In recent years, northern California saw its share of startups become profit-driven businesses. The numbers don’t lie—the Bay Area consistently makes appearances on lists of cities most attractive to businesses.

However, today’s Silicon Valley is no longer the counterculture cluster of businesses it was in the 1980s. Now, organizations like PayPal and Twitter want to do business there and, increasingly, 30 miles north in San Francisco. Nonetheless, both communities continue to appeal to new companies.

This shift in California—startups moving away from the suburbs and into the city—is happening in many major cities in the United States and throughout the world, including Berlin and Boston. Land may be cheaper in suburban neighborhoods, but that particular advantage does not outweigh the many opportunities that city environments provide.

As Atlantic Cities author Richard Florida puts it, “this urban shift in venture capital and startups is in line with the long held view that dense cities, as opposed to sprawling suburbs, provide the ecology required for breakthrough innovation.”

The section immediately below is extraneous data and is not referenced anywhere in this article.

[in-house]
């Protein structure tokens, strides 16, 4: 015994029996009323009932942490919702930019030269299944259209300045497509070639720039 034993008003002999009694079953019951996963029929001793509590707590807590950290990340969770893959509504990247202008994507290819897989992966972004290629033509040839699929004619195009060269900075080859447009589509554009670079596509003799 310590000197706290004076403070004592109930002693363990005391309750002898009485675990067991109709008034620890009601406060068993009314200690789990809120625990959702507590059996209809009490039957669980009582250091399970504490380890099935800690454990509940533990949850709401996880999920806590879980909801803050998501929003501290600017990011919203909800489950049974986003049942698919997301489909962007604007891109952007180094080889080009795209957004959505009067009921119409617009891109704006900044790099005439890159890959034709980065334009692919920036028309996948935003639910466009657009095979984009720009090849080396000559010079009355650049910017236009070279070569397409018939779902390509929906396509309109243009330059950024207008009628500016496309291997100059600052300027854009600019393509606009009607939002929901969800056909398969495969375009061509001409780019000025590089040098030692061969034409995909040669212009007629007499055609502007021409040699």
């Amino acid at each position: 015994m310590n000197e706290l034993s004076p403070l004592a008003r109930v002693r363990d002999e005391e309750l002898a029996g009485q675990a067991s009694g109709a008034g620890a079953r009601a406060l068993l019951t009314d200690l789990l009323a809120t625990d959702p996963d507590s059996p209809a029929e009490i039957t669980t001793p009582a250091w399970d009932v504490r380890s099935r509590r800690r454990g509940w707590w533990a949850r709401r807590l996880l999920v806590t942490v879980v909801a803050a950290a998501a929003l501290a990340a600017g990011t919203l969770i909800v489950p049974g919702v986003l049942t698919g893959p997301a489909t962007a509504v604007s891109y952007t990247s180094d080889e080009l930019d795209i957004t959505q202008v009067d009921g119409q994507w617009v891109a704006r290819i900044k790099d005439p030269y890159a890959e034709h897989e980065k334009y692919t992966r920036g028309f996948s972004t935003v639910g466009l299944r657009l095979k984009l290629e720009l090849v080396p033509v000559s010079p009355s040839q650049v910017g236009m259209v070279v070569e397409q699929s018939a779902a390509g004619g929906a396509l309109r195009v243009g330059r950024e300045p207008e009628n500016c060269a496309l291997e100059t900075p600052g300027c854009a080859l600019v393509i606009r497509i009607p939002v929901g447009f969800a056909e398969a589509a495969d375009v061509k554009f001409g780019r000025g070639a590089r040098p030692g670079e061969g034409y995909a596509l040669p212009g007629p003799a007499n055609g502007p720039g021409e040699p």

Despite more venture capitalists heading toward San Francisco to find new businesses to invest in, there are still plenty of deals happening in Silicon Valley. Another Atlantic Cities article showed that in 2012, the margin between these two northern communities are only 47 contracts. Therefore, up-and-coming startups have many opportunities to get in touch with these lenders.

The appeal to kick start a business in either community does come with a cost. Rent, taxes and the cost of living are higher than in many parts of the United States. Visiting Northern California used office furniture stores is a popular way to save money when a company commits to the higher cost of living in a more expense urban city.